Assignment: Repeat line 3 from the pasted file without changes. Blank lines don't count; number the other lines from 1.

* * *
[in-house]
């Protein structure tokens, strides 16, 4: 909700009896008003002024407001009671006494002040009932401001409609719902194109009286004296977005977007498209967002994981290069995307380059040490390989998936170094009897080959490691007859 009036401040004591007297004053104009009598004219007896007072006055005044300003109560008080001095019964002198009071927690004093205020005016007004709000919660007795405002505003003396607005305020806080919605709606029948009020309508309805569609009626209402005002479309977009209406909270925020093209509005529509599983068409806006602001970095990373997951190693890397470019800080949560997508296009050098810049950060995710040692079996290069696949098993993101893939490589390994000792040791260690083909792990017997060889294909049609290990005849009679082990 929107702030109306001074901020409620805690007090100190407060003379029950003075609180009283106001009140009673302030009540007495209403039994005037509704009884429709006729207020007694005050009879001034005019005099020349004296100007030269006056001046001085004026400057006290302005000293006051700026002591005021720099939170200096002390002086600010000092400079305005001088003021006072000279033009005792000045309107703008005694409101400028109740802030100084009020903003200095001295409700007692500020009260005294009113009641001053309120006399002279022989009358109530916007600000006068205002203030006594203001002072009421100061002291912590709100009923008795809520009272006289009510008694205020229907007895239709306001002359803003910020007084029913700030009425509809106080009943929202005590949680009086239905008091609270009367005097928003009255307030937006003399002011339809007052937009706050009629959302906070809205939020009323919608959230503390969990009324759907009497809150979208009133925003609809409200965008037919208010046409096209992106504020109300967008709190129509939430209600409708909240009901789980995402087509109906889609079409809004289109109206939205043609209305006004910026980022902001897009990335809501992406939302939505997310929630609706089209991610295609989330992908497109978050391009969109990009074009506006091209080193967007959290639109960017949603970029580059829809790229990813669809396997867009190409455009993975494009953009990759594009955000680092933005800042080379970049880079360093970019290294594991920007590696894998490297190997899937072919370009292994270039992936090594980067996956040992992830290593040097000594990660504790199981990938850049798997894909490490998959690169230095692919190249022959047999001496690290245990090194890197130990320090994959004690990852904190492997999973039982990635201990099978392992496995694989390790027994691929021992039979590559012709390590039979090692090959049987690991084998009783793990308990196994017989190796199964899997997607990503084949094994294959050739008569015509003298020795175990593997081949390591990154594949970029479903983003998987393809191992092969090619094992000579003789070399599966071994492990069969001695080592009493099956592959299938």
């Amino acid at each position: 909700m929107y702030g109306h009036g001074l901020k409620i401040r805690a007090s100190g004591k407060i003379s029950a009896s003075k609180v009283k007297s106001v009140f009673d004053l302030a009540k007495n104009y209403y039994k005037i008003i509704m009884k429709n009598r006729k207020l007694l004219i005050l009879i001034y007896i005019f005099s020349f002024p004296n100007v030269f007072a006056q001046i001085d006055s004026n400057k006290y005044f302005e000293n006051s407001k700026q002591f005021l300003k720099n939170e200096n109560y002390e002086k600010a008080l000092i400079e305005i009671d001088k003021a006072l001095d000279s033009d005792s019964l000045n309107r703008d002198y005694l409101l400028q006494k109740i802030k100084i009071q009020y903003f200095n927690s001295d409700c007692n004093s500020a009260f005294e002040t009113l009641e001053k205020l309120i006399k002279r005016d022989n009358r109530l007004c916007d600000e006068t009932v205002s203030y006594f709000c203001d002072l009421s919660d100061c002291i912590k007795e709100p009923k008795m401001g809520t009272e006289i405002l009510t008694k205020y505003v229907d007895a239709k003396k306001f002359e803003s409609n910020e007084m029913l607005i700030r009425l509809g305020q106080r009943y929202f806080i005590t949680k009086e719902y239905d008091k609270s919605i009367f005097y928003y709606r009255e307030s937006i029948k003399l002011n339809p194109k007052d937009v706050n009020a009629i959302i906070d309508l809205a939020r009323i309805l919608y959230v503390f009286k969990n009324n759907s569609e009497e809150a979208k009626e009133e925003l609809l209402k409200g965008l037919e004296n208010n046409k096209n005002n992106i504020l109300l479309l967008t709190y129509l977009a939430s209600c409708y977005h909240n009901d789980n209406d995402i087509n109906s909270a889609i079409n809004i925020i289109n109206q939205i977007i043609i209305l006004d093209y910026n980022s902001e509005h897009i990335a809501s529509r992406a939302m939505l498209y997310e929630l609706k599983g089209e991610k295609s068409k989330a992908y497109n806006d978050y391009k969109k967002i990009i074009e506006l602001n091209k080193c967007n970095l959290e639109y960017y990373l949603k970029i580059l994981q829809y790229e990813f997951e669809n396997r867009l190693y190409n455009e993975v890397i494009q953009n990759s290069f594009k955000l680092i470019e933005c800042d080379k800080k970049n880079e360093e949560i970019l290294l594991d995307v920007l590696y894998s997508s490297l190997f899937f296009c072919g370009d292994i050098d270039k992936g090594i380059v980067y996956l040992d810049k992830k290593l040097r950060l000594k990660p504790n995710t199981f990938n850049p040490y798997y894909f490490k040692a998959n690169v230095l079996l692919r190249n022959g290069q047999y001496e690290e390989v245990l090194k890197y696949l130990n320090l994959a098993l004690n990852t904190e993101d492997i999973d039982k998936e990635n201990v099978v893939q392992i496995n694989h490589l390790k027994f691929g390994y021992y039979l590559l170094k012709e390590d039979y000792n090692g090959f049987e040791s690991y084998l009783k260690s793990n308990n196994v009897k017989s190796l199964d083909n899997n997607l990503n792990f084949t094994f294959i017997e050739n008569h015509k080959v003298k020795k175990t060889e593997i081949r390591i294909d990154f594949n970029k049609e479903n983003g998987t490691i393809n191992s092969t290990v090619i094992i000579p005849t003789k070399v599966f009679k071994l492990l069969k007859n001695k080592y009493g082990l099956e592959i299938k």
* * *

């Amino acid at each position: 909700m929107y702030g109306h009036g001074l901020k409620i401040r805690a007090s100190g004591k407060i003379s029950a009896s003075k609180v009283k007297s106001v009140f009673d004053l302030a009540k007495n104009y209403y039994k005037i008003i509704m009884k429709n009598r006729k207020l007694l004219i005050l009879i001034y007896i005019f005099s020349f002024p004296n100007v030269f007072a006056q001046i001085d006055s004026n400057k006290y005044f302005e000293n006051s407001k700026q002591f005021l300003k720099n939170e200096n109560y002390e002086k600010a008080l000092i400079e305005i009671d001088k003021a006072l001095d000279s033009d005792s019964l000045n309107r703008d002198y005694l409101l400028q006494k109740i802030k100084i009071q009020y903003f200095n927690s001295d409700c007692n004093s500020a009260f005294e002040t009113l009641e001053k205020l309120i006399k002279r005016d022989n009358r109530l007004c916007d600000e006068t009932v205002s203030y006594f709000c203001d002072l009421s919660d100061c002291i912590k007795e709100p009923k008795m401001g809520t009272e006289i405002l009510t008694k205020y505003v229907d007895a239709k003396k306001f002359e803003s409609n910020e007084m029913l607005i700030r009425l509809g305020q106080r009943y929202f806080i005590t949680k009086e719902y239905d008091k609270s919605i009367f005097y928003y709606r009255e307030s937006i029948k003399l002011n339809p194109k007052d937009v706050n009020a009629i959302i906070d309508l809205a939020r009323i309805l919608y959230v503390f009286k969990n009324n759907s569609e009497e809150a979208k009626e009133e925003l609809l209402k409200g965008l037919e004296n208010n046409k096209n005002n992106i504020l109300l479309l967008t709190y129509l977009a939430s209600c409708y977005h909240n009901d789980n209406d995402i087509n109906s909270a889609i079409n809004i925020i289109n109206q939205i977007i043609i209305l006004d093209y910026n980022s902001e509005h897009i990335a809501s529509r992406a939302m939505l498209y997310e929630l609706k599983g089209e991610k295609s068409k989330a992908y497109n806006d978050y391009k969109k967002i990009i074009e506006l602001n091209k080193c967007n970095l959290e639109y960017y990373l949603k970029i580059l994981q829809y790229e990813f997951e669809n396997r867009l190693y190409n455009e993975v890397i494009q953009n990759s290069f594009k955000l680092i470019e933005c800042d080379k800080k970049n880079e360093e949560i970019l290294l594991d995307v920007l590696y894998s997508s490297l190997f899937f296009c072919g370009d292994i050098d270039k992936g090594i380059v980067y996956l040992d810049k992830k290593l040097r950060l000594k990660p504790n995710t199981f990938n850049p040490y798997y894909f490490k040692a998959n690169v230095l079996l692919r190249n022959g290069q047999y001496e690290e390989v245990l090194k890197y696949l130990n320090l994959a098993l004690n990852t904190e993101d492997i999973d039982k998936e990635n201990v099978v893939q392992i496995n694989h490589l390790k027994f691929g390994y021992y039979l590559l170094k012709e390590d039979y000792n090692g090959f049987e040791s690991y084998l009783k260690s793990n308990n196994v009897k017989s190796l199964d083909n899997n997607l990503n792990f084949t094994f294959i017997e050739n008569h015509k080959v003298k020795k175990t060889e593997i081949r390591i294909d990154f594949n970029k049609e479903n983003g998987t490691i393809n191992s092969t290990v090619i094992i000579p005849t003789k070399v599966f009679k071994l492990l069969k007859n001695k080592y009493g082990l099956e592959i299938k």